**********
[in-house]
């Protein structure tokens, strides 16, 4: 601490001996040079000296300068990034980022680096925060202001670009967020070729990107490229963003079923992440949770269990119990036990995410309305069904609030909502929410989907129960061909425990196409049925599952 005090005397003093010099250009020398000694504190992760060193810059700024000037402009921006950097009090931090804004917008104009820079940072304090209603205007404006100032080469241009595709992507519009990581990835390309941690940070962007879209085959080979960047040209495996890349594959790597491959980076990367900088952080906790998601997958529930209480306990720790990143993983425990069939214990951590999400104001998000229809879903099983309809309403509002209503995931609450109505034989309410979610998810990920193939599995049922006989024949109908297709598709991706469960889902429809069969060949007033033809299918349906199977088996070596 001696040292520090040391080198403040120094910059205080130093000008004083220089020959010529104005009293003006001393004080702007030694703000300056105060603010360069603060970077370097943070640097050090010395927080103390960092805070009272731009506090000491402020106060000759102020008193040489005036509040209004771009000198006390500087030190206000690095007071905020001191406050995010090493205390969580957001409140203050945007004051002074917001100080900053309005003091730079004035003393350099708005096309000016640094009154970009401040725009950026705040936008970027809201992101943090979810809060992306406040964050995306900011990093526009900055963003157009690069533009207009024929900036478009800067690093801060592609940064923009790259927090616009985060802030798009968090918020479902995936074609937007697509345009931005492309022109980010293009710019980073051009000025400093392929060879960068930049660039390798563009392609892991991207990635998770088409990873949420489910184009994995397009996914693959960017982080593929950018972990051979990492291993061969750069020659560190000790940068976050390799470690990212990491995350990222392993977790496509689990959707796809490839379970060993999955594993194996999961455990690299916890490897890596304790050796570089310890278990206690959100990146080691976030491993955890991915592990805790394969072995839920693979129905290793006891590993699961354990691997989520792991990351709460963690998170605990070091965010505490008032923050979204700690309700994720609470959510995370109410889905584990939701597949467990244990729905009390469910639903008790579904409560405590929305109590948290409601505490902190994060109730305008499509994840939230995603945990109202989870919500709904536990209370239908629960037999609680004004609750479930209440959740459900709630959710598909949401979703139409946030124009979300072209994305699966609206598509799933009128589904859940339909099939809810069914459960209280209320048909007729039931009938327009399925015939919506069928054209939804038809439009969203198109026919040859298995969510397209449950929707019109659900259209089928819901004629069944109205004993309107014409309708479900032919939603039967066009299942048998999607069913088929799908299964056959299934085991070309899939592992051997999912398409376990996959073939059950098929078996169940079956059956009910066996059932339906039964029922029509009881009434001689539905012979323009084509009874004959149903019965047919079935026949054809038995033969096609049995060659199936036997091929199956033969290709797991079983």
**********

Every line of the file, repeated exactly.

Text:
[in-house]
């Protein structure tokens, strides 16, 4: 601490001996040079000296300068990034980022680096925060202001670009967020070729990107490229963003079923992440949770269990119990036990995410309305069904609030909502929410989907129960061909425990196409049925599952 005090005397003093010099250009020398000694504190992760060193810059700024000037402009921006950097009090931090804004917008104009820079940072304090209603205007404006100032080469241009595709992507519009990581990835390309941690940070962007879209085959080979960047040209495996890349594959790597491959980076990367900088952080906790998601997958529930209480306990720790990143993983425990069939214990951590999400104001998000229809879903099983309809309403509002209503995931609450109505034989309410979610998810990920193939599995049922006989024949109908297709598709991706469960889902429809069969060949007033033809299918349906199977088996070596 001696040292520090040391080198403040120094910059205080130093000008004083220089020959010529104005009293003006001393004080702007030694703000300056105060603010360069603060970077370097943070640097050090010395927080103390960092805070009272731009506090000491402020106060000759102020008193040489005036509040209004771009000198006390500087030190206000690095007071905020001191406050995010090493205390969580957001409140203050945007004051002074917001100080900053309005003091730079004035003393350099708005096309000016640094009154970009401040725009950026705040936008970027809201992101943090979810809060992306406040964050995306900011990093526009900055963003157009690069533009207009024929900036478009800067690093801060592609940064923009790259927090616009985060802030798009968090918020479902995936074609937007697509345009931005492309022109980010293009710019980073051009000025400093392929060879960068930049660039390798563009392609892991991207990635998770088409990873949420489910184009994995397009996914693959960017982080593929950018972990051979990492291993061969750069020659560190000790940068976050390799470690990212990491995350990222392993977790496509689990959707796809490839379970060993999955594993194996999961455990690299916890490897890596304790050796570089310890278990206690959100990146080691976030491993955890991915592990805790394969072995839920693979129905290793006891590993699961354990691997989520792991990351709460963690998170605990070091965010505490008032923050979204700690309700994720609470959510995370109410889905584990939701597949467990244990729905009390469910639903008790579904409560405590929305109590948290409601505490902190994060109730305008499509994840939230995603945990109202989870919500709904536990209370239908629960037999609680004004609750479930209440959740459900709630959710598909949401979703139409946030124009979300072209994305699966609206598509799933009128589904859940339909099939809810069914459960209280209320048909007729039931009938327009399925015939919506069928054209939804038809439009969203198109026919040859298995969510397209449950929707019109659900259209089928819901004629069944109205004993309107014409309708479900032919939603039967066009299942048998999607069913088929799908299964056959299934085991070309899939592992051997999912398409376990996959073939059950098929078996169940079956059956009910066996059932339906039964029922029509009881009434001689539905012979323009084509009874004959149903019965047919079935026949054809038995033969096609049995060659199936036997091929199956033969290709797991079983």